Early Medieval Leffinge-Wilskerke, Flanders
The development of the medieval settlement pattern and landscape in coastal Flanders, Belgium, AD 400-1500: the Leffinge pilot project (Jan 2002-ongoing)
Project Directors: Chris Loveluck, University of Nottingham, and Dries Tys, Free University of Brussels (VUB)
Director of geophysical surveys: Kristian Strutt, University of Southampton
This project has the primary aim of beginning the evaluation of archaeological evidence for the development of the medieval rural settlement hierarchy in the coastal plain of West Flanders. It builds on the work of Frans Verhaeghe in the 1970s, and topographical survey by Dries Tys.
Integrated archaeological survey has focussed on a suspected site of medieval rural settlement at Wilskerke ‘Haerdepollemswal, near Leffinge, close to Osotende. Survey at Haerdepollemswal covered a surface area of 4.5 hectares, and included the partial remains of a D-shaped enclosure or ring dyke, surviving in a field boundary. Three hectares were under the plough and 1.5 hectares under pasture. Occasional finds of pottery dating from the early to later Middle Ages had been encountered during ploughing in recent years. The methodology of the pilot project involved the integration and superimposition of four archaeological survey techniques: geophysical survey (both magnetometry and resistivity), geochemical survey (minor element analysis by X-ray fluorescence). Micro-topographical survey, and grid-based fieldwalking, all geo-referenced and superimposed on the same grid.
Image: Grid-based surface collection at Wilskerke-Haerdepollemswal in October 2002, over 3 hectares of the suspected settlement area that was subjected to modern deep-ploughing of the clay soil.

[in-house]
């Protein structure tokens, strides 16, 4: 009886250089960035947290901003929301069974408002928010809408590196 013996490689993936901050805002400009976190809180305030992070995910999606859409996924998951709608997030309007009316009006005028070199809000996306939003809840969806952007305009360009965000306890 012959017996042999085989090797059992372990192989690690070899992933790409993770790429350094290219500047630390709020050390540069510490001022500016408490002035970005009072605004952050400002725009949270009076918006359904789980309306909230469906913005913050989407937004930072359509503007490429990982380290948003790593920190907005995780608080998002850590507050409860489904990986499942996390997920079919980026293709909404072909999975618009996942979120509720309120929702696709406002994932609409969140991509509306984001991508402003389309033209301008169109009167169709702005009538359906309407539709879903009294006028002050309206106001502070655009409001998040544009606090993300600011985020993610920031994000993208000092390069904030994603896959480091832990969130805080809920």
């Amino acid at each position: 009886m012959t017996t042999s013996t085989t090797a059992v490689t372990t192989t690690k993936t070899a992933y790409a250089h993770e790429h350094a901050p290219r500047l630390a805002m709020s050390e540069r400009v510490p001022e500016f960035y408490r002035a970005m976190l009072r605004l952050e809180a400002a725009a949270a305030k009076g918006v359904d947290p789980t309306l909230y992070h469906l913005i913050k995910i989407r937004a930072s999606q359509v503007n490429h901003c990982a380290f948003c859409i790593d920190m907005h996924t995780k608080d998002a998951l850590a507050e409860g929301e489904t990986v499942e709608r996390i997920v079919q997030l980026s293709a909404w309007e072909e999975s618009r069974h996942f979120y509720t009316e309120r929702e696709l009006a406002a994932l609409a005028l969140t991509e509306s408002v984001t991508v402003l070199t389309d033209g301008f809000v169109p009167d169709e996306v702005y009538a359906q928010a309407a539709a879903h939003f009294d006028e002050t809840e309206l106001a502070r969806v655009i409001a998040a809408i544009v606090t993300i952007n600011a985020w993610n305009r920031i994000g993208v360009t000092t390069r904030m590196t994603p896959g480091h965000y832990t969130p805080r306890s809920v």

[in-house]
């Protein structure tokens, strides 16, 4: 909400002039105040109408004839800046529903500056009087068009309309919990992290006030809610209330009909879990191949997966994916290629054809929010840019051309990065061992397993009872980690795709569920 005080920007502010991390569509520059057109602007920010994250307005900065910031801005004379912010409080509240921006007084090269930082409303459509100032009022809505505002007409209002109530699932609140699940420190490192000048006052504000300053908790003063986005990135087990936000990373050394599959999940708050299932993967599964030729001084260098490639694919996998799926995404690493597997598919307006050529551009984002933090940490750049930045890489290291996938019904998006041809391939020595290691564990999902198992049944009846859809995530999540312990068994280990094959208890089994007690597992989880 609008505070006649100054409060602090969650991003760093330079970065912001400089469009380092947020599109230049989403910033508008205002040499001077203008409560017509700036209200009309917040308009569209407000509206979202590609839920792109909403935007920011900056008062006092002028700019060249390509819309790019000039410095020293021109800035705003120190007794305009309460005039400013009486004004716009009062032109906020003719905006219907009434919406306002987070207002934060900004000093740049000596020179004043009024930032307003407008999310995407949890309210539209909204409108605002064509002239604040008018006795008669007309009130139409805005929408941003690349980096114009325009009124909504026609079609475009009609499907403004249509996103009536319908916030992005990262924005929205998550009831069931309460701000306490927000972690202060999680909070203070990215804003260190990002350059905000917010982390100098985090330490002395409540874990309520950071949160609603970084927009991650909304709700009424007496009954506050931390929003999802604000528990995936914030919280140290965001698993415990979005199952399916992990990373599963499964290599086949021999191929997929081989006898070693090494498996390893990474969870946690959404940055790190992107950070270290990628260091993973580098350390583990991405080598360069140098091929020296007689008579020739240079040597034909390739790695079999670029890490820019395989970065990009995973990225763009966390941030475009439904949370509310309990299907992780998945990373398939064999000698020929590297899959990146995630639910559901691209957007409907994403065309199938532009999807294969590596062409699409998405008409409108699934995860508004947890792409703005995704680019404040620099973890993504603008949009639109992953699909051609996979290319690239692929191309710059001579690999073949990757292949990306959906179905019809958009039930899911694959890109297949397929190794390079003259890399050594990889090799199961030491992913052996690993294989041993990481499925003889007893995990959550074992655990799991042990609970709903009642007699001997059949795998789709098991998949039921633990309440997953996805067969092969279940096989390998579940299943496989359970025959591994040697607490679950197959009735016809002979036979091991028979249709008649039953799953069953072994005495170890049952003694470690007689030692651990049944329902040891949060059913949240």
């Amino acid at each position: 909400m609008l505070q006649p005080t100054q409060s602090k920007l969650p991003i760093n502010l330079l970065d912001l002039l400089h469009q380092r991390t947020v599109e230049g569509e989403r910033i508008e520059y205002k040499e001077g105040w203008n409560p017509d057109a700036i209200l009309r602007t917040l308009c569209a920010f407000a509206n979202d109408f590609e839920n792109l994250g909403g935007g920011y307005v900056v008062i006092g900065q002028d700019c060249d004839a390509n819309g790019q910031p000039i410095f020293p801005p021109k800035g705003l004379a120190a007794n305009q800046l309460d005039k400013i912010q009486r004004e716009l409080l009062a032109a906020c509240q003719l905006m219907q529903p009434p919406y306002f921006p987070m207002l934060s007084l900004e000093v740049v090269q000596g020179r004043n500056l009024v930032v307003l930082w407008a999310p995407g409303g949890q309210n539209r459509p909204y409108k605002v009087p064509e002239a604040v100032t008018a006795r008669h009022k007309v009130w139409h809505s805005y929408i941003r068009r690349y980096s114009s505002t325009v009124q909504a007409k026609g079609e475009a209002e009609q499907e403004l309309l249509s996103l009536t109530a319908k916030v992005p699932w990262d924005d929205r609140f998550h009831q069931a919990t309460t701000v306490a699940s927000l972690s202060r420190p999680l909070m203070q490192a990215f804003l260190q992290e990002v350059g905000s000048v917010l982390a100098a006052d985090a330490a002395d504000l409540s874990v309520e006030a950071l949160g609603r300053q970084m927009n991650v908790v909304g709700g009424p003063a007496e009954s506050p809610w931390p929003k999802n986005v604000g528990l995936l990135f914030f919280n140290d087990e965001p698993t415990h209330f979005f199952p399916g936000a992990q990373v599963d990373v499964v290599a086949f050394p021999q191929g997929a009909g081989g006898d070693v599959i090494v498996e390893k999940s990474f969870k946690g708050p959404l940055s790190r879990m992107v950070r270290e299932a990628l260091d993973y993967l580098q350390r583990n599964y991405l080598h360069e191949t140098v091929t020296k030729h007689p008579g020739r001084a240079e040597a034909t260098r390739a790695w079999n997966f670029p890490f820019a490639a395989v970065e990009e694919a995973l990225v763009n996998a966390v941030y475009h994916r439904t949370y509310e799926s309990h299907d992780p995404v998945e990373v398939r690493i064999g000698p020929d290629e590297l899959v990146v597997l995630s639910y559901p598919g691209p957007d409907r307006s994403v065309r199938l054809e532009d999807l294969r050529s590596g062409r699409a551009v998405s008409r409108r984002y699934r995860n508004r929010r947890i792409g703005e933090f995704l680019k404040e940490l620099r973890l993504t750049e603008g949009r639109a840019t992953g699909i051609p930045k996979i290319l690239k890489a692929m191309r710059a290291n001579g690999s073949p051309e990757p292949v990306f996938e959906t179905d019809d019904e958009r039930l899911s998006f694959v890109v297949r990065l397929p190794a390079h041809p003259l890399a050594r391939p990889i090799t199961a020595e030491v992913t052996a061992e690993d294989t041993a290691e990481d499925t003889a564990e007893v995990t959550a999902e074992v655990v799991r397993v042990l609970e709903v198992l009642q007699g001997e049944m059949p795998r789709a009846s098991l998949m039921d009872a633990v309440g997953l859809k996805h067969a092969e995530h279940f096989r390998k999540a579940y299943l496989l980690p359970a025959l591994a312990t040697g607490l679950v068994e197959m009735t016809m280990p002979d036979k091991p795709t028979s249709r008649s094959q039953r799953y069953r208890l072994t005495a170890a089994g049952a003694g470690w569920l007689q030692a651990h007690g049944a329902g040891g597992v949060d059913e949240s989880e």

Pottery sherds dating from the 3rd to 17th centuries were discovered, without any chronological hiatus in discard within this 1,400 period (Photo: C. Loveluck).
Results have shown that Haerdepollemswal represents a permanently occupied settlement, from the 4th century to the 16th century, without any break in occupation.
The geophysical surveys identified ditches and banks associated with the enclosure. The minor element analyses (by P. Clogg, University of Durham) identified different zones of activity within the enclosure: middens and refuse areas (from phosphate and manganese distributions), as well as the site of at least one rectangular building (from the calcium distribution). 25,000 sherds of pottery were recovered, reflecting a very stable use of settlement space, initially around a a now silted-up tidal channel in the early Middle Ages. The research was funded principally by the British Academy and the University of Southampton.
Image: Schematic interpretation of the enclosed settlement features at Wilskerke-Haerdepollemswal (Kris Strutt, APSS for Loveluck and Tys).
Image: Minor element analysis of phosphate concentrations over the 4.5-hectare area of Wilskerke-Haerdepollemswal, with the results of the resistivity survey superimposed on top. The phosphate concentrations seem to have picked out refuse and activity areas within the enclosed area, and refuse that accumulated in the ditches of the enclosed area (P. Clogg, University of Durham, for Loveluck and Tys).
Further work is anticipated on other early medieval settlement foci in the Flanders coastal plain in coming years, linking up with settlement research projects on the Pleistocene sand, further inland, e.g. the Snellegem Carolingian estate centre project (Harvard University, Goethe University Frankfurt, VUB), West Flanders.
The line of part of the bank and ditch of the enclosed settlement at Wilskerke-Haerdepollemswal, preserved in the line of the modern field boundary and trackway (Photo: Chris Loveluck).
Publications on project to date
Loveluck, C.P. and Tys, D., 2006: ‘Coastal societies, exchange and identity along the Channel and southern North Sea shores of Europe, AD 600-1000’, in Journal of Maritime Archaeology 1, 140-169.